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Jack Burke, Jr., two-time major champion and Hall of Fame member, dies at 100

The life of Jack Burke Jr.
Two-time major winner Jack Burke Jr. dies at 100 years old and Golf Central takes a look at his legendary life.

Jack Burke, Jr. – “Jackie” to his many friends – died Friday morning, days away from his 101st birthday.

Burke won the 1956 Masters and PGA Championship, becoming the second player to win both majors in the same year. He captured 16 PGA Tour events and was a member of six U.S. Ryder Cup teams, including serving as a playing captain in 1957 and a non-playing captain in 1973.

He was inducted into the World Golf Hall of Fame in 2000.

Burke was born Jan. 29, 1923, in Fort Worth, Texas His father, Jack Sr., was the club professional at Houston’s River Oaks Country Club and was runner-up in the 1920 U.S. Open.

The younger Burke attended Rice University and was head professional at Galveston Country Club, before joining the Marine Corps, serving from 1942-46.

After World War II, Burke returned to golf, working, among other places, as an assistant to the venerable Claude Harmon, the 1948 Masters champion, at Winged Foot Golf Club in New York.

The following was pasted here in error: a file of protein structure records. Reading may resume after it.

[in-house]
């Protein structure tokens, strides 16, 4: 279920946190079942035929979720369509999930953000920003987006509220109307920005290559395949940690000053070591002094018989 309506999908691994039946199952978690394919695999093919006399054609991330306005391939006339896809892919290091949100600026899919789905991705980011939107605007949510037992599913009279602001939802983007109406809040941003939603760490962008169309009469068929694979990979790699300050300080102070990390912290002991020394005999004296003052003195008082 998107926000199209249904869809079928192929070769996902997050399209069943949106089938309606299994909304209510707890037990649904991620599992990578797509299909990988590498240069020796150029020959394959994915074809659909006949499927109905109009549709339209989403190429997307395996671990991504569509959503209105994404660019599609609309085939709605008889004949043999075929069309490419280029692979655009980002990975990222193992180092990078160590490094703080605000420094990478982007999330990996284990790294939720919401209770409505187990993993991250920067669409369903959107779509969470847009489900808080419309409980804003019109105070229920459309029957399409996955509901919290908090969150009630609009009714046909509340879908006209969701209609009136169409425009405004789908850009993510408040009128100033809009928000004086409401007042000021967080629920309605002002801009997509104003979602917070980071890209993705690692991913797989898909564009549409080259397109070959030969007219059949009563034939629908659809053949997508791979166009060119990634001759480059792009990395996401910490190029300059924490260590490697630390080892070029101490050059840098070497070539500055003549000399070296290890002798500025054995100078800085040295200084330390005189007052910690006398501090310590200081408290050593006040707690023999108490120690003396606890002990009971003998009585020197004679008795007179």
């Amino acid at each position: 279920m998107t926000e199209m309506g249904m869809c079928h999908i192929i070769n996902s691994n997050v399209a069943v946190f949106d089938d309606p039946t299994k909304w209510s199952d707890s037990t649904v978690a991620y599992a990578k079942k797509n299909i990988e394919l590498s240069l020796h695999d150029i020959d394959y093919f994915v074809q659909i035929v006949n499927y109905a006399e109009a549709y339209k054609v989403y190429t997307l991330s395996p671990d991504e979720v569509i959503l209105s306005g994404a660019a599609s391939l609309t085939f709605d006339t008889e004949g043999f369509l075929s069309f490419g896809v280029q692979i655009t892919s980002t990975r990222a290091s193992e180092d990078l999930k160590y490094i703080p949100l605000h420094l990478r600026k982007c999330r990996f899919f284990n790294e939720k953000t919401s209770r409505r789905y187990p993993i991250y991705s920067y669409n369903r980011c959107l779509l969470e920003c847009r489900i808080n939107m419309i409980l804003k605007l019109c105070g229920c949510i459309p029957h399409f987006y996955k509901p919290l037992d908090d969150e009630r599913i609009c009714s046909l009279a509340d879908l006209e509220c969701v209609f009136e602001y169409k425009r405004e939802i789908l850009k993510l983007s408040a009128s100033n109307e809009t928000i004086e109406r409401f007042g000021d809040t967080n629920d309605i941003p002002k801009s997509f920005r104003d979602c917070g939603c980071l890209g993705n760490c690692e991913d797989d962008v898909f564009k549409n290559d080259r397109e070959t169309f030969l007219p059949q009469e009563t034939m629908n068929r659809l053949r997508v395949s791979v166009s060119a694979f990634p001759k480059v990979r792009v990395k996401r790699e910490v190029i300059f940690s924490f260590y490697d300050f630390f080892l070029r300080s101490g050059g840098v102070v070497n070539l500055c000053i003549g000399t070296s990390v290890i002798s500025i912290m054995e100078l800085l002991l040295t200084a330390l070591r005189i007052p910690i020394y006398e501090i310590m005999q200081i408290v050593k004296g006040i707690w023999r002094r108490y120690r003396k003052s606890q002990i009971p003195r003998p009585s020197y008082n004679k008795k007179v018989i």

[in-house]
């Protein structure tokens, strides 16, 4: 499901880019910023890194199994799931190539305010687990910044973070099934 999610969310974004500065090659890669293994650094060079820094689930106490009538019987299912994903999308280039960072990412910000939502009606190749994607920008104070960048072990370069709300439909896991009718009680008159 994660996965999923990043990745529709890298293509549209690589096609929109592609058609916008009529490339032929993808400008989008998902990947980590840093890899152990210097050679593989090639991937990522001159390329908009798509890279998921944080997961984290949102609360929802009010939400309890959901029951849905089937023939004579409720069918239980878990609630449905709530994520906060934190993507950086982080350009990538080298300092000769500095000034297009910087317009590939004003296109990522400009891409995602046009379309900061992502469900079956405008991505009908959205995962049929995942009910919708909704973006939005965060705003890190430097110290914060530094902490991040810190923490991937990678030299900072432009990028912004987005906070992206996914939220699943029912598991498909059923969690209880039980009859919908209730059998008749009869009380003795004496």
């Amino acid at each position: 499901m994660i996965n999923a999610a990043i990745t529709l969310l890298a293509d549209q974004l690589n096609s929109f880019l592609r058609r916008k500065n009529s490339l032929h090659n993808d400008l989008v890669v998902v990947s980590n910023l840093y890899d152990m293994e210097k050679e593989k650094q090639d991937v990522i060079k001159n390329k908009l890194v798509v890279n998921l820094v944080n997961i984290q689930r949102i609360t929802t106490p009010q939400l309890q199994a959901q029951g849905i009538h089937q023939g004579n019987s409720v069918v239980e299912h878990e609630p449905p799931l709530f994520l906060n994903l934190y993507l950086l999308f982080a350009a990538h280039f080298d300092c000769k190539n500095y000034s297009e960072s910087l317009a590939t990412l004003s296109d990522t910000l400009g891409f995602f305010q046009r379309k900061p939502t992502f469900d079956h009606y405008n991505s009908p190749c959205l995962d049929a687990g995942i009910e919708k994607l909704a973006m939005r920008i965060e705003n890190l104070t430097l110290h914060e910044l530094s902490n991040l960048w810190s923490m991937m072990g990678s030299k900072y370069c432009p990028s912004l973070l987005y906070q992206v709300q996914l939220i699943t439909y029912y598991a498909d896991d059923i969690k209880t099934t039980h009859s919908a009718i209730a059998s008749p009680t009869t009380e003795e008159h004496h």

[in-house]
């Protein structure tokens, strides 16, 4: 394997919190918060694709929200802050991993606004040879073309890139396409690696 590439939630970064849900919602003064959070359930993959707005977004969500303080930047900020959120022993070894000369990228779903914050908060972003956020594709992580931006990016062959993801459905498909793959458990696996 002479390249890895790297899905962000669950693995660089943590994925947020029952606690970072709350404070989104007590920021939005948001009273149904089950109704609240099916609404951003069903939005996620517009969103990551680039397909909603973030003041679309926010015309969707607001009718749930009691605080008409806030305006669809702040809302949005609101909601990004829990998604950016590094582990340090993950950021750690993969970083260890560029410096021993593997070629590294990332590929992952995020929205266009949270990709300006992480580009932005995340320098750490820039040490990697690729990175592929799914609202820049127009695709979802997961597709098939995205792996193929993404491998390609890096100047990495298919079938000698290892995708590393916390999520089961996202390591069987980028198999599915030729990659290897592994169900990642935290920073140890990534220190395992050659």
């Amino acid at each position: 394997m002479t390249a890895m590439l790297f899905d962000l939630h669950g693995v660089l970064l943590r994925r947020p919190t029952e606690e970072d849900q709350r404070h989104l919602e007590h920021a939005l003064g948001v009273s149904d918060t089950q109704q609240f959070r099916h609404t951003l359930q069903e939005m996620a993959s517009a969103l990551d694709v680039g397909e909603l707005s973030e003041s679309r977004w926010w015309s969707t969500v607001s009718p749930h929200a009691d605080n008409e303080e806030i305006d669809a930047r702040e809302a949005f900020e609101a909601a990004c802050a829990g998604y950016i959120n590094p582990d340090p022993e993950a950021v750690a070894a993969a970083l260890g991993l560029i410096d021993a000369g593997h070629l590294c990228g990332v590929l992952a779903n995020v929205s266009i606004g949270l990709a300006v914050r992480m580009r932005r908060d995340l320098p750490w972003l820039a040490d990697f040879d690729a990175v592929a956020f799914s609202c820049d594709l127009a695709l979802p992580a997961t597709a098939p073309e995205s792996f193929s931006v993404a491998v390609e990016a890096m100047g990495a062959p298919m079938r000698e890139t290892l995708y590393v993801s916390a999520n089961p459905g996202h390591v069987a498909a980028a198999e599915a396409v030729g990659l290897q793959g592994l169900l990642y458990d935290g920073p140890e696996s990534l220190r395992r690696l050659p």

Burke’s playing career ignited in the 1950s. He won four – what are now considered PGA Tour events – in ’50 and five more in ’52. In 1956, he won the first televised Masters, surging from eight shots back on the final day to overtake amateur Ken Venturi. Burke won the Wannamaker Trophy later that year at Blue Hill Country Club in Canton, Massachusetts, 3 and 2, in the finals over Ted Kroll.

His final Tour title came in 1963.

Augusta National Archive

AUGUSTA, GA - APRIL 1956: Ken Venturi, Clifford Roberts and Bobby Jones, far right, watch as Jack Burke, Jr. receives a Green Jacket from Cary Middlecoff during the 1956 Masters Tournament Presentation Ceremony at Augusta National Golf Club in April 1956 in Augusta, Georgia. (Photo by Augusta National/Getty Images)

Augusta National/Getty Images

For all his accomplishments as a player, Burke was equally regarded within the sport for his humor, honor and service.

“Whenever anybody needed any help, we would always go to Jackie and say, ‘Jackie, I’m struggling with my game,’ and he would help you kindly,” Gary Player said.

Burke famously once quipped, “When a primitive hunter threw a spear at his prey, you better believe he followed through and finished with his weight on his left foot. Reverse pivots in the jungle could be fatal. That saber-toothed tiger would eat you.”

Burke and fellow Masters champion Jimmy Demaret co-founded Champions Golf Club in Houston, Texas, in 1957. The facility has hosted Tour events, Ryder Cups and major championships. Burke ran the the club with his second wife, Robin, an accomplished amateur and former Curtis Cup captain.

In addition to his Hall of Fame induction, Burke was awarded with the PGA Tour Lifetime Achievement Award in 2003 and the USGA’s Bob Jones Award in 2004.

Burke, who shared his Augusta National locker with Tiger Woods, turned 100 last year. He was the oldest living major champion.